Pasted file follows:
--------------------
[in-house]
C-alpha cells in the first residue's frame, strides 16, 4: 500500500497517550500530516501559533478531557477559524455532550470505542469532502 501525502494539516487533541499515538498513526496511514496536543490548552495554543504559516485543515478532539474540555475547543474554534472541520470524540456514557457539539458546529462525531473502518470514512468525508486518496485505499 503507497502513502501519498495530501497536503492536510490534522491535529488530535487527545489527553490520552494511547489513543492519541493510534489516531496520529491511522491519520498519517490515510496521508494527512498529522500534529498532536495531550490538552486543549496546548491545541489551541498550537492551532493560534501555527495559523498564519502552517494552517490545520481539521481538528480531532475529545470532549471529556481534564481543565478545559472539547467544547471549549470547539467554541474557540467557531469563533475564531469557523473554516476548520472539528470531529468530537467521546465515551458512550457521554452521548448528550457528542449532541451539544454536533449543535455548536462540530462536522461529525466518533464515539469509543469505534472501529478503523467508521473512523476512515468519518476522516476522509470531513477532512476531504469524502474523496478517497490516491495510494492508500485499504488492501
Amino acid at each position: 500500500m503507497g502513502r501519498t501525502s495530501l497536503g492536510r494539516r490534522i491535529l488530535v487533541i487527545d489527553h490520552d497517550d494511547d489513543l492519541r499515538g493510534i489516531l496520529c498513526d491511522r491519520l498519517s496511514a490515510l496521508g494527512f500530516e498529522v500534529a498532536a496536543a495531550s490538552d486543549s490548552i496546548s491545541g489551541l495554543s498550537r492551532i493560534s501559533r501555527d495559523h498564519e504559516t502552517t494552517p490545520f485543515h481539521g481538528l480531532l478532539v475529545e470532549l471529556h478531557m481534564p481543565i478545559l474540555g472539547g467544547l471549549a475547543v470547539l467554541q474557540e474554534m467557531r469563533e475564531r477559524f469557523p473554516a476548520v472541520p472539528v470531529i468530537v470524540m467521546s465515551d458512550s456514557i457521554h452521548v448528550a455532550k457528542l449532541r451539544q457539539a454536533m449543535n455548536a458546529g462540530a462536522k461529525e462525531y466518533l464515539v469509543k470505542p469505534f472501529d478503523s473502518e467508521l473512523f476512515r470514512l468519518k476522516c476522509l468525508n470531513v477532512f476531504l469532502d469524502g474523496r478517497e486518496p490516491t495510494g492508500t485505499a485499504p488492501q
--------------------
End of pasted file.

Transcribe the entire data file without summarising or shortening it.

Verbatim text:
[in-house]
C-alpha cells in the first residue's frame, strides 16, 4: 500500500497517550500530516501559533478531557477559524455532550470505542469532502 501525502494539516487533541499515538498513526496511514496536543490548552495554543504559516485543515478532539474540555475547543474554534472541520470524540456514557457539539458546529462525531473502518470514512468525508486518496485505499 503507497502513502501519498495530501497536503492536510490534522491535529488530535487527545489527553490520552494511547489513543492519541493510534489516531496520529491511522491519520498519517490515510496521508494527512498529522500534529498532536495531550490538552486543549496546548491545541489551541498550537492551532493560534501555527495559523498564519502552517494552517490545520481539521481538528480531532475529545470532549471529556481534564481543565478545559472539547467544547471549549470547539467554541474557540467557531469563533475564531469557523473554516476548520472539528470531529468530537467521546465515551458512550457521554452521548448528550457528542449532541451539544454536533449543535455548536462540530462536522461529525466518533464515539469509543469505534472501529478503523467508521473512523476512515468519518476522516476522509470531513477532512476531504469524502474523496478517497490516491495510494492508500485499504488492501
Amino acid at each position: 500500500m503507497g502513502r501519498t501525502s495530501l497536503g492536510r494539516r490534522i491535529l488530535v487533541i487527545d489527553h490520552d497517550d494511547d489513543l492519541r499515538g493510534i489516531l496520529c498513526d491511522r491519520l498519517s496511514a490515510l496521508g494527512f500530516e498529522v500534529a498532536a496536543a495531550s490538552d486543549s490548552i496546548s491545541g489551541l495554543s498550537r492551532i493560534s501559533r501555527d495559523h498564519e504559516t502552517t494552517p490545520f485543515h481539521g481538528l480531532l478532539v475529545e470532549l471529556h478531557m481534564p481543565i478545559l474540555g472539547g467544547l471549549a475547543v470547539l467554541q474557540e474554534m467557531r469563533e475564531r477559524f469557523p473554516a476548520v472541520p472539528v470531529i468530537v470524540m467521546s465515551d458512550s456514557i457521554h452521548v448528550a455532550k457528542l449532541r451539544q457539539a454536533m449543535n455548536a458546529g462540530a462536522k461529525e462525531y466518533l464515539v469509543k470505542p469505534f472501529d478503523s473502518e467508521l473512523f476512515r470514512l468519518k476522516c476522509l468525508n470531513v477532512f476531504l469532502d469524502g474523496r478517497e486518496p490516491t495510494g492508500t485505499a485499504p488492501q